26. 26. Disadvantages of conventional hearing aids        Cosmetically unacceptable due to visibility Acoustic feedback Spectral distortion Occlusion of external auditory canal Collection of wax in the canal and blockage of insert Sensitivity of canal skin to earmoulds Problem to use in discharging ears
  27. 27. IMPLANTS  Cochlear  Auditory implants brainstem implants
  28. 28. 1) Cochlear implants  Electronic device that can provide useful hearing and improved communication abilities for persons who have severe to profound hearing loss and who cannot benefit from hearing aids.  Works by producing meaningful electrical stimulation of the auditory nerve.
  29. 29.    Components- external internal External component: consists of an external speech processor and a transmitter. Internal component: it is surgically implanted and comprises the receiver/stimulator package with an electrode array.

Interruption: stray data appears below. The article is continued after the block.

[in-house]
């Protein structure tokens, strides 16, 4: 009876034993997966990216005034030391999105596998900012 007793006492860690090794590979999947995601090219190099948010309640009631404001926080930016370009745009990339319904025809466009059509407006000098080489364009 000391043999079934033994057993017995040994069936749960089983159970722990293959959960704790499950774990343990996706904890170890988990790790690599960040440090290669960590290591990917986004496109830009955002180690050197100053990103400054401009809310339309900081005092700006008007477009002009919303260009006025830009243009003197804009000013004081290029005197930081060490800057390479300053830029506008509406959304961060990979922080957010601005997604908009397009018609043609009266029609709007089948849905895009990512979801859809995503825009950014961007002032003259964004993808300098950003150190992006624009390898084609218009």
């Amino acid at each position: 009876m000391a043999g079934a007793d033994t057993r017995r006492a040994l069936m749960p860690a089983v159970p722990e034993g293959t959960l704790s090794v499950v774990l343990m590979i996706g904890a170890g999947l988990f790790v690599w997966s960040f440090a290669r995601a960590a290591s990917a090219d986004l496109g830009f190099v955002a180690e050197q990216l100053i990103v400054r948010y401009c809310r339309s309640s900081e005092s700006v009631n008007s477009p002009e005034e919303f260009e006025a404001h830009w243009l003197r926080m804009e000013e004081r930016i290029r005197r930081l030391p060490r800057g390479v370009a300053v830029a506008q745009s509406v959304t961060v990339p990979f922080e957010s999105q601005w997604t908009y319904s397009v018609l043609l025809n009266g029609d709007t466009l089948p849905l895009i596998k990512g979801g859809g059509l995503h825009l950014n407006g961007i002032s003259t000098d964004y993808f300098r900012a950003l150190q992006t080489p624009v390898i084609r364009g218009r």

30. 30. Candidacy profile Used both in children and adults.  Bilateral severe to profound sensorineural hearing loss.  Little or no benefit from hearing aids.  No medical contraindication for surgery  Realistic expectation  Good family & social support toward habilitation  Adequate cognitive function to be able to use the device.
  31. 31. Outcomes of cochlear implantation Factors that predict a successful clinical outcome are :  Previous auditory experience (post-lingual pts or prior use of hearing aids)  Younger age at implantation ( especially for pre-lingual children)  Shorter duration of deafness  Neural plasticity within the auditory system